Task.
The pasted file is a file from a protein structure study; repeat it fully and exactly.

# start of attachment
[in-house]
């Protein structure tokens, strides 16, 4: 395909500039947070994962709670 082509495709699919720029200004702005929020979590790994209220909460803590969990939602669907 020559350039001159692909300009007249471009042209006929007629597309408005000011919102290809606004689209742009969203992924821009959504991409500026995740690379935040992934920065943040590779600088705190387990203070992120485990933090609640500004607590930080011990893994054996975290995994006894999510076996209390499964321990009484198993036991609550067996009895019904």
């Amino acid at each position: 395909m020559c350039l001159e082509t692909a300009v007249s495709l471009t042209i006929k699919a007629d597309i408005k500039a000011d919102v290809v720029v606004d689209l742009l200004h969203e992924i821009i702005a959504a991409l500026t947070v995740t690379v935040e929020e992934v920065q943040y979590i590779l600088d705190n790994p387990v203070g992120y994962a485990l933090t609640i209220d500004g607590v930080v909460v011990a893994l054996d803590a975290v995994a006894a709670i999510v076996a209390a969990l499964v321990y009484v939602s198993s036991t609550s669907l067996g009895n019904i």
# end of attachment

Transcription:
[in-house]
């Protein structure tokens, strides 16, 4: 395909500039947070994962709670 082509495709699919720029200004702005929020979590790994209220909460803590969990939602669907 020559350039001159692909300009007249471009042209006929007629597309408005000011919102290809606004689209742009969203992924821009959504991409500026995740690379935040992934920065943040590779600088705190387990203070992120485990933090609640500004607590930080011990893994054996975290995994006894999510076996209390499964321990009484198993036991609550067996009895019904």
């Amino acid at each position: 395909m020559c350039l001159e082509t692909a300009v007249s495709l471009t042209i006929k699919a007629d597309i408005k500039a000011d919102v290809v720029v606004d689209l742009l200004h969203e992924i821009i702005a959504a991409l500026t947070v995740t690379v935040e929020e992934v920065q943040y979590i590779l600088d705190n790994p387990v203070g992120y994962a485990l933090t609640i209220d500004g607590v930080v909460v011990a893994l054996d803590a975290v995994a006894a709670i999510v076996a209390a969990l499964v321990y009484v939602s198993s036991t609550s669907l067996g009895n019904i």